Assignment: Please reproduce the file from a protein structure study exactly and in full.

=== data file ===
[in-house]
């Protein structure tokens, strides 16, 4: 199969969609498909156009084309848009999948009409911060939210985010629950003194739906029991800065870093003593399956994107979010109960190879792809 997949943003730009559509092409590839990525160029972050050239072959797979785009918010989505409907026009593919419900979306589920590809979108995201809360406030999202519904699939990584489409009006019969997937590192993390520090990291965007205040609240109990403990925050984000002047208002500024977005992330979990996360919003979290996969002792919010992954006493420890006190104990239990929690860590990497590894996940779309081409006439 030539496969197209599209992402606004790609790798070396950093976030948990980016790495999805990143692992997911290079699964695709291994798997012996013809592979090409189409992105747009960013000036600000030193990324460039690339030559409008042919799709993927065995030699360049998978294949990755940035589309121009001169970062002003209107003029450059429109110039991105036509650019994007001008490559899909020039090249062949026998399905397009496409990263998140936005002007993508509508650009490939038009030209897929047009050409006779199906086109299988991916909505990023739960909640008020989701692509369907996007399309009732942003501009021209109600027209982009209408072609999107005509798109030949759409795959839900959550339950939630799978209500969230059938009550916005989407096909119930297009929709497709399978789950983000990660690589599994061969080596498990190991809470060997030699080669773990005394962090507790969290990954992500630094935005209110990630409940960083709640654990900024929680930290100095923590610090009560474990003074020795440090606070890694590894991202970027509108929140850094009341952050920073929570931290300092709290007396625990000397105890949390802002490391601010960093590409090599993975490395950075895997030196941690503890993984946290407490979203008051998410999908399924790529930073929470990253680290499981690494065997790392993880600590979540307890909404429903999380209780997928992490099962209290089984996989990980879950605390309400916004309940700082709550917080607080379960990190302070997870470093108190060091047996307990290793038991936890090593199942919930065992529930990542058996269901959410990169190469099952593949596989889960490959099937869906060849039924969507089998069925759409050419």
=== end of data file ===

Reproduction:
[in-house]
């Protein structure tokens, strides 16, 4: 199969969609498909156009084309848009999948009409911060939210985010629950003194739906029991800065870093003593399956994107979010109960190879792809 997949943003730009559509092409590839990525160029972050050239072959797979785009918010989505409907026009593919419900979306589920590809979108995201809360406030999202519904699939990584489409009006019969997937590192993390520090990291965007205040609240109990403990925050984000002047208002500024977005992330979990996360919003979290996969002792919010992954006493420890006190104990239990929690860590990497590894996940779309081409006439 030539496969197209599209992402606004790609790798070396950093976030948990980016790495999805990143692992997911290079699964695709291994798997012996013809592979090409189409992105747009960013000036600000030193990324460039690339030559409008042919799709993927065995030699360049998978294949990755940035589309121009001169970062002003209107003029450059429109110039991105036509650019994007001008490559899909020039090249062949026998399905397009496409990263998140936005002007993508509508650009490939038009030209897929047009050409006779199906086109299988991916909505990023739960909640008020989701692509369907996007399309009732942003501009021209109600027209982009209408072609999107005509798109030949759409795959839900959550339950939630799978209500969230059938009550916005989407096909119930297009929709497709399978789950983000990660690589599994061969080596498990190991809470060997030699080669773990005394962090507790969290990954992500630094935005209110990630409940960083709640654990900024929680930290100095923590610090009560474990003074020795440090606070890694590894991202970027509108929140850094009341952050920073929570931290300092709290007396625990000397105890949390802002490391601010960093590409090599993975490395950075895997030196941690503890993984946290407490979203008051998410999908399924790529930073929470990253680290499981690494065997790392993880600590979540307890909404429903999380209780997928992490099962209290089984996989990980879950605390309400916004309940700082709550917080607080379960990190302070997870470093108190060091047996307990290793038991936890090593199942919930065992529930990542058996269901959410990169190469099952593949596989889960490959099937869906060849039924969507089998069925759409050419």